What is disjointed in Jeremiah is progressive and consecutive in Obadiah. Jeremiah would be more likely to copy from an old prophet than from a contemporary. The capture of Jerusalem alluded to by Obadiah is probably that by the Philistines and Arabs under Joram (2 Chronicles 21:8-10; 2 Chronicles 21:16-17), when Edom, who had just before revolted from under Judah and had been punished by Joram, in revenge gave an earnest of that unbrotherly cruelty which he in a still worse degree showed at Jerusalem's capture by Nebuchadnezzar. Amos 1:6; Amos 1:11, and Joel 4:19, refer to the same capture by Philistines and Arabs. It cannot be that by Israelites under Pekah in Amaziah's reign, for Obadiah calls the captors "strangers" and "foreigners" (Obadiah 1:11). He evidently belongs to the same prophetic cycle as Joel and Amos, and so is connected with them in the canon.
Joel drew the outline which succeeding prophets fill in (compare Obadiah 1:10 with Joel 3:19; Amos 1:11; Obadiah 1:11 with Joel 3:3; Joel 3:5; Joel 3:17, where the language is the same, "strangers," "cast lots," "the day of the Lord," Obadiah 1:15; Joel 3:14. The same retribution in kind, Obadiah 1:15; Joel 3:4; Joel 3:7; Obadiah 1:17 also with Joel 3:17; Obadiah 1:18 with Joel 2:3; Joel 2:5; Obadiah 1:21 with Amos 9:12). Joel probably was in Joash's reign, Obadiah in Amaziah's, Amos in Uzziah's. Amaziah slew of Edom in the valley of Salt ten thousand, and took Selah by war (2 Kings 16:7), an earnest of Edom's foretold doom (Obadiah 1:1, etc.).
CONTENTS.
(I.) The doom of Edom (Obadiah 1:1-9).
(II.) Cause of that doom (Obadiah 1:10-16).
(III.) Re-establishment of Israel in their rightful possessions.
Expanding southward, westward, eastward, and northward, they shall acquire additionally Edom, Philistia, and northern Canaan to Zarephath (Sarepta near Sidon). Benjamin's acquiring Gilead implies that the transjordanic tribes will acquire new possessions. (See EDOM for the fulfillment.) "Saviours shall come up on Mount Zion to judge the Mount of Esau, and the kingdom shall be the Lord's"; no longer under the usurping prince of this world. In the millennial kingdom to come there will be a "prince" not a "king" (Ezekiel 44:3; Ezekiel 44:7); "saviours" or "deliverers" like the "judges," bringing in sabbattic rest.
The Maccabees (Judah's deliverers from Antiochus Epiphanes) who conquered Edom were types. "To judge Esau" means to punish, as 1 Samuel 3:13. Edom typifies Israel's and God's last foes (Isaiah 63:1-4). The Mount of Esau shall be abased before Mount Zion. Messiah will assume the kingdom with His transfigured saints, the Antitype to all former "saviours." They shall "judge the world," and as king priests shall be mediators of blessing to the nations in the flesh. (Daniel 2:44; Daniel 7:14; Daniel 7:27; Zechariah 14:9; Luke 1:33; Revelation 11:15; Revelation 19:6, "Alleluia! for the Lord God omnipotent reigneth.") Obadiah quotes here Psalms 22:28, "the kingdom is the Lord's."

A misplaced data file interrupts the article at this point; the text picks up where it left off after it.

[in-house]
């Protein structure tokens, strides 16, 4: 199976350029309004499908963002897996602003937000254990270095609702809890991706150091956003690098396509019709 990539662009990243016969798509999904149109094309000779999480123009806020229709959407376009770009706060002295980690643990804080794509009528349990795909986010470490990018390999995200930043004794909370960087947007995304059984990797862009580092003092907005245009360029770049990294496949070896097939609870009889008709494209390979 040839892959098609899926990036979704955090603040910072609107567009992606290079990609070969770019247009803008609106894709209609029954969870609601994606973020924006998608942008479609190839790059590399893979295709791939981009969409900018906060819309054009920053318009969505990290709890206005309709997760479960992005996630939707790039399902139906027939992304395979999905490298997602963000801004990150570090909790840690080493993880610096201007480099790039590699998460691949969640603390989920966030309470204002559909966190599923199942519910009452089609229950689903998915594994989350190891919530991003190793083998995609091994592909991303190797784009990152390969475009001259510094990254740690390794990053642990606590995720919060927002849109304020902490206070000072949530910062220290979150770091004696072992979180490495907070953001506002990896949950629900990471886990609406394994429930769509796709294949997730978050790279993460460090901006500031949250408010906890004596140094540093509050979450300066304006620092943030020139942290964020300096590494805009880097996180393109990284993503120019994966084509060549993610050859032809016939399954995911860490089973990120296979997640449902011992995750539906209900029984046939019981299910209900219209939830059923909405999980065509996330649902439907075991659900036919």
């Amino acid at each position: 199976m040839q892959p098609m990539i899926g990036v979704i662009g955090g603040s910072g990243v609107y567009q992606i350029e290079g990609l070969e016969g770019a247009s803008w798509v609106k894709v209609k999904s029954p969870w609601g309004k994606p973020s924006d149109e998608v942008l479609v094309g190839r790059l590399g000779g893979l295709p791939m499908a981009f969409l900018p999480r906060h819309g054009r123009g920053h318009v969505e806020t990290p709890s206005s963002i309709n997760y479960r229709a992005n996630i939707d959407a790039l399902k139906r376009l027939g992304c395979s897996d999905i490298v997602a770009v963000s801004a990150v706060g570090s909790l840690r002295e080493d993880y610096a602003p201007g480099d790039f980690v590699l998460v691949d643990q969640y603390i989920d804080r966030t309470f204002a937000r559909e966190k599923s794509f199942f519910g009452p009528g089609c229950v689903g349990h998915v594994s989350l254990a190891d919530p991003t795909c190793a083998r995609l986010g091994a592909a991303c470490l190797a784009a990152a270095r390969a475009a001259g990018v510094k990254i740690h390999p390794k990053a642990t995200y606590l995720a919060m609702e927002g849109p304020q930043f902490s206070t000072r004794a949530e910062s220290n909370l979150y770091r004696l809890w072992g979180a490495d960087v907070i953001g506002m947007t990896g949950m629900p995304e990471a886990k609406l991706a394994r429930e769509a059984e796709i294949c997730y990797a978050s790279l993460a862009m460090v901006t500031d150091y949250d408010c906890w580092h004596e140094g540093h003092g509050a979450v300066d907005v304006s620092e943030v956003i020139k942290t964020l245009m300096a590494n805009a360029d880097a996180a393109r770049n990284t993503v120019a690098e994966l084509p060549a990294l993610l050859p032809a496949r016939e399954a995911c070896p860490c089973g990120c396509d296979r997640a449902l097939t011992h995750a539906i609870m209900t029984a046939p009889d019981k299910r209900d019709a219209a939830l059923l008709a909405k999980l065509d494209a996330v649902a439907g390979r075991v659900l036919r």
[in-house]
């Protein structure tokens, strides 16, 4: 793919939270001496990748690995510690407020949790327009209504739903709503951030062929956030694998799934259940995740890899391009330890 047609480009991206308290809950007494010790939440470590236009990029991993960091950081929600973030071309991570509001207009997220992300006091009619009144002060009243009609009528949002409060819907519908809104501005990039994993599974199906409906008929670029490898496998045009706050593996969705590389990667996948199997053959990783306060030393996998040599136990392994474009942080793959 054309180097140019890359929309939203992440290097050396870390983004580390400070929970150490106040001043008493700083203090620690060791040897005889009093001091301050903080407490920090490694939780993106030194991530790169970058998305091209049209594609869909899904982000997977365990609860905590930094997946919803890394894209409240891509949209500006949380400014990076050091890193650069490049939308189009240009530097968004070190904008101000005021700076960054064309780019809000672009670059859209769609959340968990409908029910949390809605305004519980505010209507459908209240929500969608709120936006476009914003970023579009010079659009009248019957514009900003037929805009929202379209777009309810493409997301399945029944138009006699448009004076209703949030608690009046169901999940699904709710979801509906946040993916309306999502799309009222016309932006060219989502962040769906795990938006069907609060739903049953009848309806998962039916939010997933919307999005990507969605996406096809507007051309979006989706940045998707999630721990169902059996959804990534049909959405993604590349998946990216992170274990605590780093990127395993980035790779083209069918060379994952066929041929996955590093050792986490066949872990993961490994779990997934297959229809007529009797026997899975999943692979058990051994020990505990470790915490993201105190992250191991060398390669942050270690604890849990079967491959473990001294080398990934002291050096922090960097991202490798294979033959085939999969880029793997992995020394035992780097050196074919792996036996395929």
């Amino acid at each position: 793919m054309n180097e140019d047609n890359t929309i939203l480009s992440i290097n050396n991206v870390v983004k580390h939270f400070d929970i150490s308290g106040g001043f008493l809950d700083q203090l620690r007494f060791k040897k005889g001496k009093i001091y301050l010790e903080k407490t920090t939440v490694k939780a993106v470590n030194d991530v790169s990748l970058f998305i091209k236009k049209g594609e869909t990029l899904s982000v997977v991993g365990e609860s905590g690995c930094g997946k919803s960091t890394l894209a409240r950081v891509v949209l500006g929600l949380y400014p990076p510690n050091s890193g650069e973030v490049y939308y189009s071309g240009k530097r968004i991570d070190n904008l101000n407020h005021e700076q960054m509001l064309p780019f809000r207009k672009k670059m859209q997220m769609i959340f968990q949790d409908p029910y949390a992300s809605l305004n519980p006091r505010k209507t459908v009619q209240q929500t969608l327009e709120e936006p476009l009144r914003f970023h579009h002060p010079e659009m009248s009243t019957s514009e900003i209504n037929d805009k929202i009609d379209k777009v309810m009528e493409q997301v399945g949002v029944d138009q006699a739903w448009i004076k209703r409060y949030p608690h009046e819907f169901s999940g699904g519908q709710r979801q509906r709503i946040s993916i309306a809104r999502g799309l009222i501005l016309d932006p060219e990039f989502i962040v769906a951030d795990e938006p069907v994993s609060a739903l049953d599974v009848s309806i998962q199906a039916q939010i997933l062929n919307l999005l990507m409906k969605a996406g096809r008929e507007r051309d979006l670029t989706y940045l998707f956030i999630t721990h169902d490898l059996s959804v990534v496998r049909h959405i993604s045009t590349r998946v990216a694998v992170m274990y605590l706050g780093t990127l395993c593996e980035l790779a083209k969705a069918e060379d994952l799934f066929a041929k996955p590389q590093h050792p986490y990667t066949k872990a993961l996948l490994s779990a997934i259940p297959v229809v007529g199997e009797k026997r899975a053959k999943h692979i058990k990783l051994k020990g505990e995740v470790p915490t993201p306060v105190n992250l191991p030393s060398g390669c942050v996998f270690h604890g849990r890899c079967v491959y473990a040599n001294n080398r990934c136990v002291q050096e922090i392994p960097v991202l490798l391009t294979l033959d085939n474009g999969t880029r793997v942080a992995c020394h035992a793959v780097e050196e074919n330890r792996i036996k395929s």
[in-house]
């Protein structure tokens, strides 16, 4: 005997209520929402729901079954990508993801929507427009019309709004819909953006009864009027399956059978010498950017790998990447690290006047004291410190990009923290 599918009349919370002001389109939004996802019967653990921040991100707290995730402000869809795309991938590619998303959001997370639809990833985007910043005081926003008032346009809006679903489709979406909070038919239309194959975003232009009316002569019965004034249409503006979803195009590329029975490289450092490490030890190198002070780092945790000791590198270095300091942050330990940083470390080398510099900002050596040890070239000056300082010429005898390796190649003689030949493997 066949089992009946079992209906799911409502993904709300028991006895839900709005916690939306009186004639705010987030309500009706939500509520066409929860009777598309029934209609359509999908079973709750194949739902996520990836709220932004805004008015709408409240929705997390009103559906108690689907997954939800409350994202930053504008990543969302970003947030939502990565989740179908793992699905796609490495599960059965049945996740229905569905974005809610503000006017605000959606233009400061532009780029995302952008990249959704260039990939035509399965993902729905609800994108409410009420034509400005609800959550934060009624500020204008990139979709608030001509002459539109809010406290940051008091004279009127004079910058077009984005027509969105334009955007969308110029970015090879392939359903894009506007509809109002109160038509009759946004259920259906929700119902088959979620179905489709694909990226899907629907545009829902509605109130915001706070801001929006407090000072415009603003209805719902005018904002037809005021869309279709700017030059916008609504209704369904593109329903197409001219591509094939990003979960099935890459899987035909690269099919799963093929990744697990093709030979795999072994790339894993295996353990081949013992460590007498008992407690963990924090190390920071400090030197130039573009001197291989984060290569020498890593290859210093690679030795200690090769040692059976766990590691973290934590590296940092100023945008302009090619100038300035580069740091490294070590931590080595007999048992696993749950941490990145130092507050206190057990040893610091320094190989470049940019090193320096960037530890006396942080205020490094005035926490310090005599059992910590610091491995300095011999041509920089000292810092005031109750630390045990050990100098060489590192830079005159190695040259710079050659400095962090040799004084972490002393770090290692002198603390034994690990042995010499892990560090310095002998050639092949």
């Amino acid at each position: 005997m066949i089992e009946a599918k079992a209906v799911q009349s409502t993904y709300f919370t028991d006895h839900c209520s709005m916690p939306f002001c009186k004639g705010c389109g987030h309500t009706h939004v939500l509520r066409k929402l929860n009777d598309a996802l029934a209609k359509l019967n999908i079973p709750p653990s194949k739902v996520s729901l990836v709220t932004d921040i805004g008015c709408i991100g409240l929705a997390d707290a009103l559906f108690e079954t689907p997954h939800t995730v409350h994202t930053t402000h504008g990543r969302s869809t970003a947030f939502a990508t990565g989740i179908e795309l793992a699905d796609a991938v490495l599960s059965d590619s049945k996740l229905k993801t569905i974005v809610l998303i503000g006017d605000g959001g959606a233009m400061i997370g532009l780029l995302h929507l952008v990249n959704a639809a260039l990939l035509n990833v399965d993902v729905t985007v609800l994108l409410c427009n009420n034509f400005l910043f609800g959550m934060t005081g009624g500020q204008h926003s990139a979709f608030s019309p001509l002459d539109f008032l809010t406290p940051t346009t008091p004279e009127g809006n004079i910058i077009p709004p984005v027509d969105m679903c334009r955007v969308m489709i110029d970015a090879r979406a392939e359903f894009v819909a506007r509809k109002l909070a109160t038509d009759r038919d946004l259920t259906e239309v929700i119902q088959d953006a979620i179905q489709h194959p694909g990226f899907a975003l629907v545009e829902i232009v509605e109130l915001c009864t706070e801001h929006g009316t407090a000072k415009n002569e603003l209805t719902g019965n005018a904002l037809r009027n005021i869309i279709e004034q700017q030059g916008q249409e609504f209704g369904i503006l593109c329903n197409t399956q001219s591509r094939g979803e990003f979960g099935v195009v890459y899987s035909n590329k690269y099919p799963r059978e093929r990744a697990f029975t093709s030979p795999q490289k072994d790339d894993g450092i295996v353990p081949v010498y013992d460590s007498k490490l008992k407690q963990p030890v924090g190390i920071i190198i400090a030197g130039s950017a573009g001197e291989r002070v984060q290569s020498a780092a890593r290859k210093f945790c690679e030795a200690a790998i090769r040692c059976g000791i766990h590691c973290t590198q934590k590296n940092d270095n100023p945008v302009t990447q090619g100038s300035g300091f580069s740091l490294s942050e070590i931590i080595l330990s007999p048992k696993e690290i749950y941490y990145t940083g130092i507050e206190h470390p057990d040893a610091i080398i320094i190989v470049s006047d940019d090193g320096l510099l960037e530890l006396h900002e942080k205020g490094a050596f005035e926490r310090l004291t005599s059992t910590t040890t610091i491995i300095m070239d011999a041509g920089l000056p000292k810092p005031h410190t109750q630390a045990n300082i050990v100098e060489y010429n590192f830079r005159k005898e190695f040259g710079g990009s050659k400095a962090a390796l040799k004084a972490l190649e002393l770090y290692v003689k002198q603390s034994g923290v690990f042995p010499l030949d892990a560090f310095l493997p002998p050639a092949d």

11. 1 Chronicles 27:19.
12. 2 Chronicles 34:12.
Bridgeway Bible Dictionary - Obadiah
The Bible mentions at least twelve people named Obadiah. The most important is the prophet who wrote about the Edomites (see OBADIAH, BOOK OF). Of the remainder, the best known is the manager of Ahab’s royal household. When all around him were worshipping Baal, this man remained faithful to God. He protected God’s prophets from Jezebel’s violence, and on one occasion carried a message from Elijah to Ahab (1 Kings 18:1-16).
Bridgeway Bible Dictionary - Obadiah, Book of
The book of Obadiah is largely an announcement of judgment upon Edom for its part in helping Babylon in the destruction of Jerusalem in 587 BC (Obadiah 1:10-14; cf. Psalms 137:7; Ezekiel 35:5; Ezekiel 35:12; Ezekiel 35:15). Edom, being descended from Esau, was a brother nation to Israel-Judah, and therefore should have helped Jerusalem in its final hour (cf. Genesis 25:23-26; Genesis 32:28; Genesis 36:1; Genesis 36:8-9). Instead the Edomites took the opportunity to plunder the helpless city (Obadiah 1:11; Obadiah 1:13). They even captured the fleeing Jerusalemites and sold them to the Babylonian conquerors (Obadiah 1:14; for map and other details see EDOM).
Contents of the book
Edom prided itself in the strength of its mountain defences and the cleverness of its political dealings. Neither, however, would save it from the divine judgment that would fall upon it because of its active cooperation in the destruction of Jerusalem (Obadiah 1:1-16).
But whereas God would destroy Edom totally, he would bring Judah out of captivity and back to its land, where it would rebuild its national life. It would even spread its power into former Edomite territory (Obadiah 1:17-21).
Hastings' Dictionary of the Bible - Obadiah, Book of
OBADIAH, BOOK OF. The questions as to the origin and Interpretation of this, the shortest book of the OT, are numerous and difficult. The title describes the book as ‘a vision’ (cf. Isaiah 1:1 , Nahum 1:1 ) and ascribes it to Obadiah. Obadiah is one of the commonest of Hebrew names, and occurs both before and after the Exile: see preceding article. Some fruitless attempts have been made to identify the author of the book with one or other of the persons of the same name mentioned in the OT.